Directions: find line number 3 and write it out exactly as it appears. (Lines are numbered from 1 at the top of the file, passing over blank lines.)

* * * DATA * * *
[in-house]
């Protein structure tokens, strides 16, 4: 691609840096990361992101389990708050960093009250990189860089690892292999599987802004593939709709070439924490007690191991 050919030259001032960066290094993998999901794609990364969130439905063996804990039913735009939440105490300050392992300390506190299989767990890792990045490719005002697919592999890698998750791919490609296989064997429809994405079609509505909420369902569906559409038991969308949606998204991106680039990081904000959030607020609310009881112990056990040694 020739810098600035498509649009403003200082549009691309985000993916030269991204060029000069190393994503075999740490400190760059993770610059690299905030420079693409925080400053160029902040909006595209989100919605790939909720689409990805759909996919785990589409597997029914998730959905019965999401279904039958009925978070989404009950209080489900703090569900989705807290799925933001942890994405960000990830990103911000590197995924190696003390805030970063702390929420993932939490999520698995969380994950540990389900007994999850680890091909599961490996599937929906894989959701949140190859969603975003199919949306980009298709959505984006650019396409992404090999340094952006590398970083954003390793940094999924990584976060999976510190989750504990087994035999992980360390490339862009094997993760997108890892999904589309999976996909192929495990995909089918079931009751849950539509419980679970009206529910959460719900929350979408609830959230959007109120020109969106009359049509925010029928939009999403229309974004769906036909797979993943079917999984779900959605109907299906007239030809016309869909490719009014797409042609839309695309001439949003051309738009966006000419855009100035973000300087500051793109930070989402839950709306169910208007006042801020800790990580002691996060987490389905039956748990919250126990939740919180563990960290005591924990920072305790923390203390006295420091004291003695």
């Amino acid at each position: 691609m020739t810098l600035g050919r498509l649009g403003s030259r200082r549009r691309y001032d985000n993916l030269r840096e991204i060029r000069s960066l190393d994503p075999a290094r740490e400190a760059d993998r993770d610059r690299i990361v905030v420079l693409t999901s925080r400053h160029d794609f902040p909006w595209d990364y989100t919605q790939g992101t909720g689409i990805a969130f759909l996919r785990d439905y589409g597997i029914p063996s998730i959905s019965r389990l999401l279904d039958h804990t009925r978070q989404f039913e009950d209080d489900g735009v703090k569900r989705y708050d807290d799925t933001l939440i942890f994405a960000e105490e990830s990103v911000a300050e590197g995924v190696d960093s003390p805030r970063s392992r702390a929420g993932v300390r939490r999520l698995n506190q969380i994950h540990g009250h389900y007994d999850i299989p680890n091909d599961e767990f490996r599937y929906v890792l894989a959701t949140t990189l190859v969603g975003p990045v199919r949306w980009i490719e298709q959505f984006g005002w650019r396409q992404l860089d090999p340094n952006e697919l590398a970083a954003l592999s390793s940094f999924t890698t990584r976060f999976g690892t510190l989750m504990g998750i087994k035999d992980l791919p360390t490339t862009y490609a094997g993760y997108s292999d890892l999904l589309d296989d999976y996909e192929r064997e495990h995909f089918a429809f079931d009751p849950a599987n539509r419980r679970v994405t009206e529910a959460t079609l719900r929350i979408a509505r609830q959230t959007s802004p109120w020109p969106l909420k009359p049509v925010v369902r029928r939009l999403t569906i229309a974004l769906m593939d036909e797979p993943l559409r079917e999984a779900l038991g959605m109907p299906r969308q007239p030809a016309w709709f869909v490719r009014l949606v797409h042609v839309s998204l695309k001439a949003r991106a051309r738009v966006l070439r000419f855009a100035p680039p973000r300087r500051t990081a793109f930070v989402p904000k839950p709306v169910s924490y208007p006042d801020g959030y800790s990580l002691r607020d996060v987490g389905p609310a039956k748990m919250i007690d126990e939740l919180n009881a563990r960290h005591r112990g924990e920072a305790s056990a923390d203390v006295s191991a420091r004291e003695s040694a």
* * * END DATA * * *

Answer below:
């Amino acid at each position: 691609m020739t810098l600035g050919r498509l649009g403003s030259r200082r549009r691309y001032d985000n993916l030269r840096e991204i060029r000069s960066l190393d994503p075999a290094r740490e400190a760059d993998r993770d610059r690299i990361v905030v420079l693409t999901s925080r400053h160029d794609f902040p909006w595209d990364y989100t919605q790939g992101t909720g689409i990805a969130f759909l996919r785990d439905y589409g597997i029914p063996s998730i959905s019965r389990l999401l279904d039958h804990t009925r978070q989404f039913e009950d209080d489900g735009v703090k569900r989705y708050d807290d799925t933001l939440i942890f994405a960000e105490e990830s990103v911000a300050e590197g995924v190696d960093s003390p805030r970063s392992r702390a929420g993932v300390r939490r999520l698995n506190q969380i994950h540990g009250h389900y007994d999850i299989p680890n091909d599961e767990f490996r599937y929906v890792l894989a959701t949140t990189l190859v969603g975003p990045v199919r949306w980009i490719e298709q959505f984006g005002w650019r396409q992404l860089d090999p340094n952006e697919l590398a970083a954003l592999s390793s940094f999924t890698t990584r976060f999976g690892t510190l989750m504990g998750i087994k035999d992980l791919p360390t490339t862009y490609a094997g993760y997108s292999d890892l999904l589309d296989d999976y996909e192929r064997e495990h995909f089918a429809f079931d009751p849950a599987n539509r419980r679970v994405t009206e529910a959460t079609l719900r929350i979408a509505r609830q959230t959007s802004p109120w020109p969106l909420k009359p049509v925010v369902r029928r939009l999403t569906i229309a974004l769906m593939d036909e797979p993943l559409r079917e999984a779900l038991g959605m109907p299906r969308q007239p030809a016309w709709f869909v490719r009014l949606v797409h042609v839309s998204l695309k001439a949003r991106a051309r738009v966006l070439r000419f855009a100035p680039p973000r300087r500051t990081a793109f930070v989402p904000k839950p709306v169910s924490y208007p006042d801020g959030y800790s990580l002691r607020d996060v987490g389905p609310a039956k748990m919250i007690d126990e939740l919180n009881a563990r960290h005591r112990g924990e920072a305790s056990a923390d203390v006295s191991a420091r004291e003695s040694a």